The Quiet American - Graham Greene / by Usamah Khan

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I spent the last few months obsessing over historical and journalistic accounts of the Vietnam War. I decided, this time to pick up something a little different. What I ended up reading was, while a novel about Vietnam, was not a true take on the war. Graham Greene's "The Quiet American" takes place in 1955, years before the war. Graham Greene wrote it as fiction but it seems inspired by his experiences living in Vietnam. The craziest thing about the book was how prophetic it was. Greene makes it seem like a war was inevitable. The way the Americans controlled everything and believed wholeheartedly that what they were doing was for the best. He makes it clear that they were going to fail in their attempts to control these people. Simply because American ideas of 'freedom' are just not compatible around the world. Ironically, it was a British author who understood that 'Western' ideas are rarely a best fit.

The way he tackles building Alden Pyle as a character is interesting. It seems this was Greene's idea of Americans. He portray's Alden as a confident, arrogant man with a blind self-assurance that what he believed to be true was right. He also seemed to feel entitled to what he believed to be his and what he 'knew in his heart' he would be able to take care of best.

I liked how at the heart of the story, the three-way love triangle of Fowler-Pyle-Phuong was a micro representation of British American relations in Vietnam. Like the rest of the novel where all description of Vietnam and it's people is almost non-existent, Phuong is never fully explored or never let to open up. But she's at the heart of the story, the driving force for every decision made by either Fowler or Pyle.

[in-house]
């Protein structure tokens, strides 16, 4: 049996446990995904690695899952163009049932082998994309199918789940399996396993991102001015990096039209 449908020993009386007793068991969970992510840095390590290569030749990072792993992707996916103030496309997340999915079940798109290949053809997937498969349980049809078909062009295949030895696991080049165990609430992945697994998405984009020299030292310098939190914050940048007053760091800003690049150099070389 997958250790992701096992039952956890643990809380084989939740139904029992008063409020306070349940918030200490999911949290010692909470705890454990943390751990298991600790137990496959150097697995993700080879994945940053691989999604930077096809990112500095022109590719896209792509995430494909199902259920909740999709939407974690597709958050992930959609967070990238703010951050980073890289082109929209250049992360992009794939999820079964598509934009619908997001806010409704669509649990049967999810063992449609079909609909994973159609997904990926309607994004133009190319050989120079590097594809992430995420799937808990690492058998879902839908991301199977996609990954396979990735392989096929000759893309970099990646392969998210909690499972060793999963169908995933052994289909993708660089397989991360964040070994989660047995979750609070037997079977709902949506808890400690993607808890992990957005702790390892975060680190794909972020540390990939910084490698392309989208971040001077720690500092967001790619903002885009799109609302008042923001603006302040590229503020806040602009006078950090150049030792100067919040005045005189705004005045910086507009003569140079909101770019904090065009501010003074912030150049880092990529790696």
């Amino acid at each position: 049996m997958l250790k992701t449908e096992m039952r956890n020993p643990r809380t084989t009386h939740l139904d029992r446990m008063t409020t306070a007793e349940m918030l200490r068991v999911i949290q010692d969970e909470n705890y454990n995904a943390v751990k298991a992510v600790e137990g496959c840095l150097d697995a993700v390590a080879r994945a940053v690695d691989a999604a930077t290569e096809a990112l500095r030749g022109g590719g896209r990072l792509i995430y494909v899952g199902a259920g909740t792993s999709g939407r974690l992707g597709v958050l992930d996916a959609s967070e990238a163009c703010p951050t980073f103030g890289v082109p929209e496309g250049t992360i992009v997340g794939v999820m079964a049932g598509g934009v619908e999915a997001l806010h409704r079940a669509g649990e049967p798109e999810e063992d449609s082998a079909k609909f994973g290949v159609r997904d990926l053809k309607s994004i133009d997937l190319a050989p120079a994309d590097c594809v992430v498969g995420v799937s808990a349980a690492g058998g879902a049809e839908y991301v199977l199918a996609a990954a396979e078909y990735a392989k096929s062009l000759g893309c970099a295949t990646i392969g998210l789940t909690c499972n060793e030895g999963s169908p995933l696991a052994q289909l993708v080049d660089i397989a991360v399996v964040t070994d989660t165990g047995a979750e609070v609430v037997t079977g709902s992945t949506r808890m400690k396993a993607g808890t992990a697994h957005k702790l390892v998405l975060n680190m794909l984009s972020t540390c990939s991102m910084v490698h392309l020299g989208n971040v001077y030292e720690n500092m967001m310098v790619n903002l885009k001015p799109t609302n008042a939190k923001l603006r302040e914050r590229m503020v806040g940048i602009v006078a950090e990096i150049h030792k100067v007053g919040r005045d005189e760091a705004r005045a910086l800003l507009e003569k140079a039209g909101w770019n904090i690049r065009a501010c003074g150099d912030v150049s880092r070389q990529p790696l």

Fowler aids in having Pyle assassinated and I think Greene did that in a kind of hope that that's what the novel would do to American interests in Vietnam. I think he wanted to make whoever was reading see that going to war in the effort of lifting the backwards locals up to western standards wouldn't actually make the situation any better. In fact, he argues against this with Fowler very clearly calling Pyle out and telling him American culture isn't for everyone. But of course, idealistic, headstrong Pyle doesn't see that at all.

The book ended up being labelled "anti-America" when it came out. So much so I heard that in the 2003 American film adaptation it was made as more of an anti-communist piece while putting Pyle in the limelight. I haven't seen it, but should give it a chance.

I left the book thinking back to Page and Herr's books. They all looked at it in hindsight as prophetic, like it was bound to happen. Everyone knew it, even the soldiers. But hindsight is always 20/20. I guess my biggest takeaway was that why didn't anyone see it coming..or did they but not care about the consequences of their actions?